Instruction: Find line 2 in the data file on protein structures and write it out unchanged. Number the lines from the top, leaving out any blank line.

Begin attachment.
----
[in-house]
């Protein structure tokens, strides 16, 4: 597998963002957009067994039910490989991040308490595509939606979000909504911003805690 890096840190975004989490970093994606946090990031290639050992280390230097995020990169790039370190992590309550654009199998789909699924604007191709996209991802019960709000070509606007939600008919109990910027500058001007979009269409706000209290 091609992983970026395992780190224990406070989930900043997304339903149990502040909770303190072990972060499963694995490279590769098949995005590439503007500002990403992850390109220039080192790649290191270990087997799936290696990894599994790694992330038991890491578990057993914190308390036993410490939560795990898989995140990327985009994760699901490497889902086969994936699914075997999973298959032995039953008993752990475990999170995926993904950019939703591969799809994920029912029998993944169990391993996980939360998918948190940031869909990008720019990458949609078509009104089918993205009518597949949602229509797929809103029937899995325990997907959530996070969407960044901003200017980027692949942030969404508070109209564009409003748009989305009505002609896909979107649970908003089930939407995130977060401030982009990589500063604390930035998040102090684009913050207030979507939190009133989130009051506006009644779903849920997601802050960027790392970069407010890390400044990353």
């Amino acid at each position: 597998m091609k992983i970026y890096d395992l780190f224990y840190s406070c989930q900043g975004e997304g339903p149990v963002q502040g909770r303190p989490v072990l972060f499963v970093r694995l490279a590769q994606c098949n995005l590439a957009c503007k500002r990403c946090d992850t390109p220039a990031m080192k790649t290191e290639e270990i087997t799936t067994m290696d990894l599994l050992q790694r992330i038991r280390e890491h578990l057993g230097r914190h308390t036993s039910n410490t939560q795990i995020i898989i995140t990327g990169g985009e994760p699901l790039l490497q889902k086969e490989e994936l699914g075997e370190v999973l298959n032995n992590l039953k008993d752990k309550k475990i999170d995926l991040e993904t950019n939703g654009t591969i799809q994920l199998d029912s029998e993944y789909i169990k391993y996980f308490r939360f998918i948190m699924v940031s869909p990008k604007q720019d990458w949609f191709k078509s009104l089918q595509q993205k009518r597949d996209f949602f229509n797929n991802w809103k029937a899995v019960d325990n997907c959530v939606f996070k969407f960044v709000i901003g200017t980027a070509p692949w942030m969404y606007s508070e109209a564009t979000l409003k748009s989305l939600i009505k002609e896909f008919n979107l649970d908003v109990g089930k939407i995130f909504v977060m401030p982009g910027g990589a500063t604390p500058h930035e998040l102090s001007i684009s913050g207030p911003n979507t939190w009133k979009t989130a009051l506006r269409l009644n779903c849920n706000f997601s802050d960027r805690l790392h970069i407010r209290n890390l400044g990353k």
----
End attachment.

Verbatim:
């Protein structure tokens, strides 16, 4: 597998963002957009067994039910490989991040308490595509939606979000909504911003805690 890096840190975004989490970093994606946090990031290639050992280390230097995020990169790039370190992590309550654009199998789909699924604007191709996209991802019960709000070509606007939600008919109990910027500058001007979009269409706000209290 091609992983970026395992780190224990406070989930900043997304339903149990502040909770303190072990972060499963694995490279590769098949995005590439503007500002990403992850390109220039080192790649290191270990087997799936290696990894599994790694992330038991890491578990057993914190308390036993410490939560795990898989995140990327985009994760699901490497889902086969994936699914075997999973298959032995039953008993752990475990999170995926993904950019939703591969799809994920029912029998993944169990391993996980939360998918948190940031869909990008720019990458949609078509009104089918993205009518597949949602229509797929809103029937899995325990997907959530996070969407960044901003200017980027692949942030969404508070109209564009409003748009989305009505002609896909979107649970908003089930939407995130977060401030982009990589500063604390930035998040102090684009913050207030979507939190009133989130009051506006009644779903849920997601802050960027790392970069407010890390400044990353």